After working as a labourer there for a year or so, back in Europe war was declared. Keen to do his bit for King and Country, William enlisted in the 1st Battalion of the Canadian Infantry in January 1915. He soon found himself caught up on the Front Line.

In October 1916, he was involved in the Battle of the Somme – either at Le Transloy or The Battle of the Ancre Heights – and received a shrapnel wound to his left shoulder. Initially admitted to the Canadian General Hospital in Etaples, he was subsequently evacuated to England and the Northern General Hospital in Leeds. He spent three months recovering from his injuries, and was back on the Western Front in January 1917.

Later that year, William – now a Lance Corporal – was involved in the fighting at the Second Battle of Passchendaele (part of the Third Battle of Ypres). He was wounded again, this time receiving a rather unceremonious gunshot wound to the right buttock. Treated at the scene, he was evacuated back to England and admitted to the Fusehill War Hospital in Carlisle on 17th November.

Sadly, despite treatment, Lance Corporal Neads’ health deteriorated, and he passed away from his injuries on 16th December 1917, his 25th birthday.

William John Neads was brought back to his family’s home of Clevedon, and buried in the clifftop churchyard of St Andrew’s, overlooking the sea.

Tragically, William’s father had died in May 1917, at the age of 51. While no details of his passing are recorded, it meant that Ellen had, in just over a year, seen her son wounded, her husband die and her son wounded again and die as a result.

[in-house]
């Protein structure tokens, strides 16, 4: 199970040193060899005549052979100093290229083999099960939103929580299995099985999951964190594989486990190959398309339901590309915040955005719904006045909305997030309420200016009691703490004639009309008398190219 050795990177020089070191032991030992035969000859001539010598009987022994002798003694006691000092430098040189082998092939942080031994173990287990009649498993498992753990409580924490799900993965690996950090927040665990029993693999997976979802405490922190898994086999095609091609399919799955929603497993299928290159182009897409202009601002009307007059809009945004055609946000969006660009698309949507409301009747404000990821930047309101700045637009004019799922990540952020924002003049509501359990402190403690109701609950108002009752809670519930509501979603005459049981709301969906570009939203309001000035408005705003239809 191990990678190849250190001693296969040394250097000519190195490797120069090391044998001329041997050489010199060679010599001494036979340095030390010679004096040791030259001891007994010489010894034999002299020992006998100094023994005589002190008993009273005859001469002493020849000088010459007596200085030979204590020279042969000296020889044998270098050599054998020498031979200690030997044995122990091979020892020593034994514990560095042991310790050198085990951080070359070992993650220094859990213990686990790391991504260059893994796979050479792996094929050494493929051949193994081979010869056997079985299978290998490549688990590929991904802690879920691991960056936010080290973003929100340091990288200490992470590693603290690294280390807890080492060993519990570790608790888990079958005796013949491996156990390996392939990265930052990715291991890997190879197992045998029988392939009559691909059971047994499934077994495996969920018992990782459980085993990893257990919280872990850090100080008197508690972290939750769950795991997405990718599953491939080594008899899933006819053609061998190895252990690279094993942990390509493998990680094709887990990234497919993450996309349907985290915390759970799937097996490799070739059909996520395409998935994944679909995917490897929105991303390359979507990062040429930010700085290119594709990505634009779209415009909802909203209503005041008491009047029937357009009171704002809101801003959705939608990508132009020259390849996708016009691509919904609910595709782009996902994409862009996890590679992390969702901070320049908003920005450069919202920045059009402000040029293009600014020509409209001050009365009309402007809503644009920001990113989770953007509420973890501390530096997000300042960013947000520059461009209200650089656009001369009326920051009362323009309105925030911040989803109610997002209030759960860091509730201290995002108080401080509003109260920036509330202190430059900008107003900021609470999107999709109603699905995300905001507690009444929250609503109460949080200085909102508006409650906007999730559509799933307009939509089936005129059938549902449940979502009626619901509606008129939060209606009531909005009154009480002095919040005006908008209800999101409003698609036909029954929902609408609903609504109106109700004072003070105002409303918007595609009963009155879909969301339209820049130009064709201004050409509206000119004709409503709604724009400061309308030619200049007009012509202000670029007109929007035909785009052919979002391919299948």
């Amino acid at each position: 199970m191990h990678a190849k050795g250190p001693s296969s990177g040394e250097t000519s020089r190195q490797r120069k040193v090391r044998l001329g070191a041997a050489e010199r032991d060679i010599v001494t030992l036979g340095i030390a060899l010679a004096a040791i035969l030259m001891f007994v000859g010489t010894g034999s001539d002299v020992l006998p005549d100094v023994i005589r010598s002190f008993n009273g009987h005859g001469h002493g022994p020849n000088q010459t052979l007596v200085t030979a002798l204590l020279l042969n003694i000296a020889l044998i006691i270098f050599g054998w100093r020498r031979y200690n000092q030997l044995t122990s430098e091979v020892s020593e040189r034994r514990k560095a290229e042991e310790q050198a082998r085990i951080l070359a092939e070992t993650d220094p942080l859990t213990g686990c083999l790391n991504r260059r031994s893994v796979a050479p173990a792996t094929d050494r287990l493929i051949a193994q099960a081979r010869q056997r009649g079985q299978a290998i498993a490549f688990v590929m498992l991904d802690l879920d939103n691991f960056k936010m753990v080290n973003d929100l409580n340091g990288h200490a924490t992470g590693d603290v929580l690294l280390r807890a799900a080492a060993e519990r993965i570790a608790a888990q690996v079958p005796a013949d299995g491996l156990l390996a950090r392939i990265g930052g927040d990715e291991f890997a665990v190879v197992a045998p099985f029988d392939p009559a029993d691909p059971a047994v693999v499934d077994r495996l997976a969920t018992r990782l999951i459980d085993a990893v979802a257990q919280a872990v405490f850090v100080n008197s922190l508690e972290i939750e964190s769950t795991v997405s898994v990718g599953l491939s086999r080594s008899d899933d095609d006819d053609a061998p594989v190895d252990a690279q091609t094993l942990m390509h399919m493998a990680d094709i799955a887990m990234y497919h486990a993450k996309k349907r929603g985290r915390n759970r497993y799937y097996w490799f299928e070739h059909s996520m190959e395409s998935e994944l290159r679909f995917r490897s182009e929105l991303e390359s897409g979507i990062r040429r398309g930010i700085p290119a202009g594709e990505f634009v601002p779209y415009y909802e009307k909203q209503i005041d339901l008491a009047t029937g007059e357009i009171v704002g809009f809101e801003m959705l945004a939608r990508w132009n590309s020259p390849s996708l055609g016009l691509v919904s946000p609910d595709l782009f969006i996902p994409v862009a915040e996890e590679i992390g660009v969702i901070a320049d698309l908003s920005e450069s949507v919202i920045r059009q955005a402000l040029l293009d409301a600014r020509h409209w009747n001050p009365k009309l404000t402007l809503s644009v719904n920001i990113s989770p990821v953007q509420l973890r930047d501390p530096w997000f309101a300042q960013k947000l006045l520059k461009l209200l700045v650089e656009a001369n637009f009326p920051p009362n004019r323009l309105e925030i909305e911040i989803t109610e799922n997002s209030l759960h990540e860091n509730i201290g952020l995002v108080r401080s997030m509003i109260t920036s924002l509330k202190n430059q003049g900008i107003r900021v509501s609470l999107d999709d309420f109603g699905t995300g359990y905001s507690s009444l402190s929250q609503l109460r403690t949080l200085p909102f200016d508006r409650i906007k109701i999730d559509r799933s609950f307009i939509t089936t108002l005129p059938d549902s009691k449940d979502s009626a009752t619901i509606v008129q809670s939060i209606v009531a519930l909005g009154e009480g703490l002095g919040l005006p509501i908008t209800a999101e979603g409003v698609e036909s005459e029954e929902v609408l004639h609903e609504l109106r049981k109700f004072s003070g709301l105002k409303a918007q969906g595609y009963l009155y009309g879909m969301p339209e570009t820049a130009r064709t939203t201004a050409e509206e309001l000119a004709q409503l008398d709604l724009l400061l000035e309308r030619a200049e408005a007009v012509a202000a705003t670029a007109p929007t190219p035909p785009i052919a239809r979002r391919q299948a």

CWG: Sergeant Joseph Wilkinson

Sergeant Joseph Wilkinson

Joseph Wilkinson was born in the village of Greystoke, Cumbria in the summer of 1888. His parents were John and Margaret Wilkinson, and he had two siblings, also called John and Margaret. Joseph’s father worked as a railway signalman, and the industry employed a large number of people in the village.

Joseph’s life was to take a different turn, however, and it was likely the railway that took him there. He next appears on the 1911 census, boarding in a house in the village of Wedmore in Somerset. At 23 years old, he is listed as a Solicitor’s Cashier.

As with so many other fallen men and women, Joseph’s trail goes cold. There is not enough evidence to detail his military career – he joined the Royal Army Service Corps as a Driver and was promoted to Sergeant.

The UK Army Register of Soldiers’ Effects show that he was married to a woman called Ethel, although there are no records of their wedding. The document also confirms that he died at the Union Hospital in Winchester, Hampshire on 17th October 1918, but there is no cause of death given. He was 31 years old.

“He did his duty” says his impressive gravestone, but it is tragic that that duty is lost to time.

Sergeant Joseph Wilkinson lies at rest in the churchyard of St Mary’s in Wedmore, the Somerset village that came to be his home.